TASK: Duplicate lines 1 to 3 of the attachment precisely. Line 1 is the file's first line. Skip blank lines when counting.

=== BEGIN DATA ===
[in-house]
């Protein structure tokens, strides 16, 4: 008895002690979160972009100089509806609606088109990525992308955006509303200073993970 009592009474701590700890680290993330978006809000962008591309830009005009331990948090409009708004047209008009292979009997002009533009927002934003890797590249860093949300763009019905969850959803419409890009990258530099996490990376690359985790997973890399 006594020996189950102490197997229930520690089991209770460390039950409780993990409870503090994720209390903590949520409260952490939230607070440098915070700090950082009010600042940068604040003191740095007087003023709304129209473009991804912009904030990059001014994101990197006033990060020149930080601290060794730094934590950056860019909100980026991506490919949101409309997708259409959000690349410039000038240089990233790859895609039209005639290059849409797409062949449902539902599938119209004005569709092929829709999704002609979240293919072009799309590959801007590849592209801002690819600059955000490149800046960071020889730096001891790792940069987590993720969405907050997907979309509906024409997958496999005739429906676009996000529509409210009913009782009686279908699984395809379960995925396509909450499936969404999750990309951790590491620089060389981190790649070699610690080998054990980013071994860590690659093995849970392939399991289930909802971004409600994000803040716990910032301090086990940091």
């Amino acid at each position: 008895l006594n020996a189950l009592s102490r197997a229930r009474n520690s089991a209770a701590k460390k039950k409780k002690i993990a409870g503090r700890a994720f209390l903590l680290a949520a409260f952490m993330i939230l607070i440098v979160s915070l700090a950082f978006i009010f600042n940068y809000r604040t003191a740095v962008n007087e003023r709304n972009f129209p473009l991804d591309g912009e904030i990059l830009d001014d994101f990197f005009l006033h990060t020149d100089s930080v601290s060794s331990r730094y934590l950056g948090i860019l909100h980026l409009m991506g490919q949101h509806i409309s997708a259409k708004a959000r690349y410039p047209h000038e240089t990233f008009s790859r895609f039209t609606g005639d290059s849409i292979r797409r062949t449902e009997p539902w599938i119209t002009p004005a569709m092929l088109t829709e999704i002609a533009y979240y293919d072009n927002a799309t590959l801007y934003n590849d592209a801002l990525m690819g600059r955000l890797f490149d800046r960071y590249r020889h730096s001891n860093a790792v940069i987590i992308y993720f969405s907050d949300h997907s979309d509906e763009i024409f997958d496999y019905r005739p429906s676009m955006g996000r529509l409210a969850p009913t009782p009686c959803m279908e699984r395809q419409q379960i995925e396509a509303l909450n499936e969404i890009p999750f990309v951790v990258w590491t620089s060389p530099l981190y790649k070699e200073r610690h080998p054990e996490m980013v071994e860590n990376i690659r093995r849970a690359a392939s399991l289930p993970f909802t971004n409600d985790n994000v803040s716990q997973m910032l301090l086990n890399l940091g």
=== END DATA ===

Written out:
[in-house]
């Protein structure tokens, strides 16, 4: 008895002690979160972009100089509806609606088109990525992308955006509303200073993970 009592009474701590700890680290993330978006809000962008591309830009005009331990948090409009708004047209008009292979009997002009533009927002934003890797590249860093949300763009019905969850959803419409890009990258530099996490990376690359985790997973890399 006594020996189950102490197997229930520690089991209770460390039950409780993990409870503090994720209390903590949520409260952490939230607070440098915070700090950082009010600042940068604040003191740095007087003023709304129209473009991804912009904030990059001014994101990197006033990060020149930080601290060794730094934590950056860019909100980026991506490919949101409309997708259409959000690349410039000038240089990233790859895609039209005639290059849409797409062949449902539902599938119209004005569709092929829709999704002609979240293919072009799309590959801007590849592209801002690819600059955000490149800046960071020889730096001891790792940069987590993720969405907050997907979309509906024409997958496999005739429906676009996000529509409210009913009782009686279908699984395809379960995925396509909450499936969404999750990309951790590491620089060389981190790649070699610690080998054990980013071994860590690659093995849970392939399991289930909802971004409600994000803040716990910032301090086990940091």
């Amino acid at each position: 008895l006594n020996a189950l009592s102490r197997a229930r009474n520690s089991a209770a701590k460390k039950k409780k002690i993990a409870g503090r700890a994720f209390l903590l680290a949520a409260f952490m993330i939230l607070i440098v979160s915070l700090a950082f978006i009010f600042n940068y809000r604040t003191a740095v962008n007087e003023r709304n972009f129209p473009l991804d591309g912009e904030i990059l830009d001014d994101f990197f005009l006033h990060t020149d100089s930080v601290s060794s331990r730094y934590l950056g948090i860019l909100h980026l409009m991506g490919q949101h509806i409309s997708a259409k708004a959000r690349y410039p047209h000038e240089t990233f008009s790859r895609f039209t609606g005639d290059s849409i292979r797409r062949t449902e009997p539902w599938i119209t002009p004005a569709m092929l088109t829709e999704i002609a533009y979240y293919d072009n927002a799309t590959l801007y934003n590849d592209a801002l990525m690819g600059r955000l890797f490149d800046r960071y590249r020889h730096s001891n860093a790792v940069i987590i992308y993720f969405s907050d949300h997907s979309d509906e763009i024409f997958d496999y019905r005739p429906s676009m955006g996000r529509l409210a969850p009913t009782p009686c959803m279908e699984r395809q419409q379960i995925e396509a509303l909450n499936e969404i890009p999750f990309v951790v990258w590491t620089s060389p530099l981190y790649k070699e200073r610690h080998p054990e996490m980013v071994e860590n990376i690659r093995r849970a690359a392939s399991l289930p993970f909802t971004n409600d985790n994000v803040s716990q997973m910032l301090l086990n890399l940091g």